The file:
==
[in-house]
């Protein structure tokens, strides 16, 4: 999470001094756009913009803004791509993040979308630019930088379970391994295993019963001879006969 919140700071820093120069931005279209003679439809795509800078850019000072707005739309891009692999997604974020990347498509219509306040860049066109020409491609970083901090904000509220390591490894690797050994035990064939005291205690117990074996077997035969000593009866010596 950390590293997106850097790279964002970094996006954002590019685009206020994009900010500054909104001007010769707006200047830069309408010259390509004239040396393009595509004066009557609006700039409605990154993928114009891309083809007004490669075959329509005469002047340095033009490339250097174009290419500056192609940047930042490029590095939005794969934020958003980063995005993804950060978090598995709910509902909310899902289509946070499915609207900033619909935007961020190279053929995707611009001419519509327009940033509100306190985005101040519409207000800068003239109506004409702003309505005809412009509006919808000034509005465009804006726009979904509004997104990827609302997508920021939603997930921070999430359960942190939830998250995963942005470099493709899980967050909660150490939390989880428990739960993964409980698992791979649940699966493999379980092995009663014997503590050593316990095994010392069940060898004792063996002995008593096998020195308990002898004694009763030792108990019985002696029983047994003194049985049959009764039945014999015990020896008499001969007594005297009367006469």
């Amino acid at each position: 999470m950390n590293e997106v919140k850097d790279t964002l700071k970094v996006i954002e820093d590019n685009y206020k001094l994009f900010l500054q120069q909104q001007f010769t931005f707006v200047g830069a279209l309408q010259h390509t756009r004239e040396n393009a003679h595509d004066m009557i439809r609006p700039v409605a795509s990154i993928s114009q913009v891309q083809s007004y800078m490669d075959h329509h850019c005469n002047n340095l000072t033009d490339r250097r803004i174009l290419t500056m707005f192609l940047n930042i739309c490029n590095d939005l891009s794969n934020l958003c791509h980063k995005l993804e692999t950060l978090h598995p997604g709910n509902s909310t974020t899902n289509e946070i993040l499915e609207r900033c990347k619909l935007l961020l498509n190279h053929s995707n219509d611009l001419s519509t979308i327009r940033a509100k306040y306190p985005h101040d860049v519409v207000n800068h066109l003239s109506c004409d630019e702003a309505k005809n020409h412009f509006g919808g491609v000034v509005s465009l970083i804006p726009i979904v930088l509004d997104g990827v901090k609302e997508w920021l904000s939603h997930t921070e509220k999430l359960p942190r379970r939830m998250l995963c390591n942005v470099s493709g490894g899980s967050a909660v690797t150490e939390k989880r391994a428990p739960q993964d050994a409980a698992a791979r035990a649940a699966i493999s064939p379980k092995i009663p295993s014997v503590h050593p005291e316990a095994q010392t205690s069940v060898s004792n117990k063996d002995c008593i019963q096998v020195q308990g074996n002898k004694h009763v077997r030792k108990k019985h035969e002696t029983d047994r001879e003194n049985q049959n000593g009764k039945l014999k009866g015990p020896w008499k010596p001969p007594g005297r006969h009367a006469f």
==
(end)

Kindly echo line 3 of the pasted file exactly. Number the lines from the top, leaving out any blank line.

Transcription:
């Amino acid at each position: 999470m950390n590293e997106v919140k850097d790279t964002l700071k970094v996006i954002e820093d590019n685009y206020k001094l994009f900010l500054q120069q909104q001007f010769t931005f707006v200047g830069a279209l309408q010259h390509t756009r004239e040396n393009a003679h595509d004066m009557i439809r609006p700039v409605a795509s990154i993928s114009q913009v891309q083809s007004y800078m490669d075959h329509h850019c005469n002047n340095l000072t033009d490339r250097r803004i174009l290419t500056m707005f192609l940047n930042i739309c490029n590095d939005l891009s794969n934020l958003c791509h980063k995005l993804e692999t950060l978090h598995p997604g709910n509902s909310t974020t899902n289509e946070i993040l499915e609207r900033c990347k619909l935007l961020l498509n190279h053929s995707n219509d611009l001419s519509t979308i327009r940033a509100k306040y306190p985005h101040d860049v519409v207000n800068h066109l003239s109506c004409d630019e702003a309505k005809n020409h412009f509006g919808g491609v000034v509005s465009l970083i804006p726009i979904v930088l509004d997104g990827v901090k609302e997508w920021l904000s939603h997930t921070e509220k999430l359960p942190r379970r939830m998250l995963c390591n942005v470099s493709g490894g899980s967050a909660v690797t150490e939390k989880r391994a428990p739960q993964d050994a409980a698992a791979r035990a649940a699966i493999s064939p379980k092995i009663p295993s014997v503590h050593p005291e316990a095994q010392t205690s069940v060898s004792n117990k063996d002995c008593i019963q096998v020195q308990g074996n002898k004694h009763v077997r030792k108990k019985h035969e002696t029983d047994r001879e003194n049985q049959n000593g009764k039945l014999k009866g015990p020896w008499k010596p001969p007594g005297r006969h009367a006469f």